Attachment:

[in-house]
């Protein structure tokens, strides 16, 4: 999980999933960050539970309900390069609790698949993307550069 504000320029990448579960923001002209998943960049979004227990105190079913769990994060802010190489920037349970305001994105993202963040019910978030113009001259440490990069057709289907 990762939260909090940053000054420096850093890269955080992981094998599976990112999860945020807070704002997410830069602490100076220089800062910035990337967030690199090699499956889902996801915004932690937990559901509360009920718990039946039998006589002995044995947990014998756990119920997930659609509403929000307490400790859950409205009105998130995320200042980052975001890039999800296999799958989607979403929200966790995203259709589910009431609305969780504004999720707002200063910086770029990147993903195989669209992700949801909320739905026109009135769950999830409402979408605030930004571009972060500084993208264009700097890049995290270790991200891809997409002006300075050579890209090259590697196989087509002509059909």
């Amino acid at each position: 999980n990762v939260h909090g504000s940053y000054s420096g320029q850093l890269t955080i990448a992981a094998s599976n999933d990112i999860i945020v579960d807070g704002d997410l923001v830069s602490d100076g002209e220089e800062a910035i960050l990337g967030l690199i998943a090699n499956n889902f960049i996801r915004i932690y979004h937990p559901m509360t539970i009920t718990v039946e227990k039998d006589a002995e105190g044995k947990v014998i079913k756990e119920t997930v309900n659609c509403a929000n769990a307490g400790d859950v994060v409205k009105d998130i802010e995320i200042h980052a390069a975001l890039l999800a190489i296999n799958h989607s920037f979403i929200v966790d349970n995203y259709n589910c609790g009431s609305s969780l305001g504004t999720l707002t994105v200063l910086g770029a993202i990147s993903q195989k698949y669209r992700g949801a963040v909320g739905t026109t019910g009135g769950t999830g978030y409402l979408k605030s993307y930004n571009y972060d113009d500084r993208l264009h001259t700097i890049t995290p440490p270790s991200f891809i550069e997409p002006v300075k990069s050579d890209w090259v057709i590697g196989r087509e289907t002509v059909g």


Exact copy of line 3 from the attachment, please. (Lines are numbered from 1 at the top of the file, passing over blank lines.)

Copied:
């Amino acid at each position: 999980n990762v939260h909090g504000s940053y000054s420096g320029q850093l890269t955080i990448a992981a094998s599976n999933d990112i999860i945020v579960d807070g704002d997410l923001v830069s602490d100076g002209e220089e800062a910035i960050l990337g967030l690199i998943a090699n499956n889902f960049i996801r915004i932690y979004h937990p559901m509360t539970i009920t718990v039946e227990k039998d006589a002995e105190g044995k947990v014998i079913k756990e119920t997930v309900n659609c509403a929000n769990a307490g400790d859950v994060v409205k009105d998130i802010e995320i200042h980052a390069a975001l890039l999800a190489i296999n799958h989607s920037f979403i929200v966790d349970n995203y259709n589910c609790g009431s609305s969780l305001g504004t999720l707002t994105v200063l910086g770029a993202i990147s993903q195989k698949y669209r992700g949801a963040v909320g739905t026109t019910g009135g769950t999830g978030y409402l979408k605030s993307y930004n571009y972060d113009d500084r993208l264009h001259t700097i890049t995290p440490p270790s991200f891809i550069e997409p002006v300075k990069s050579d890209w090259v057709i590697g196989r087509e289907t002509v059909g």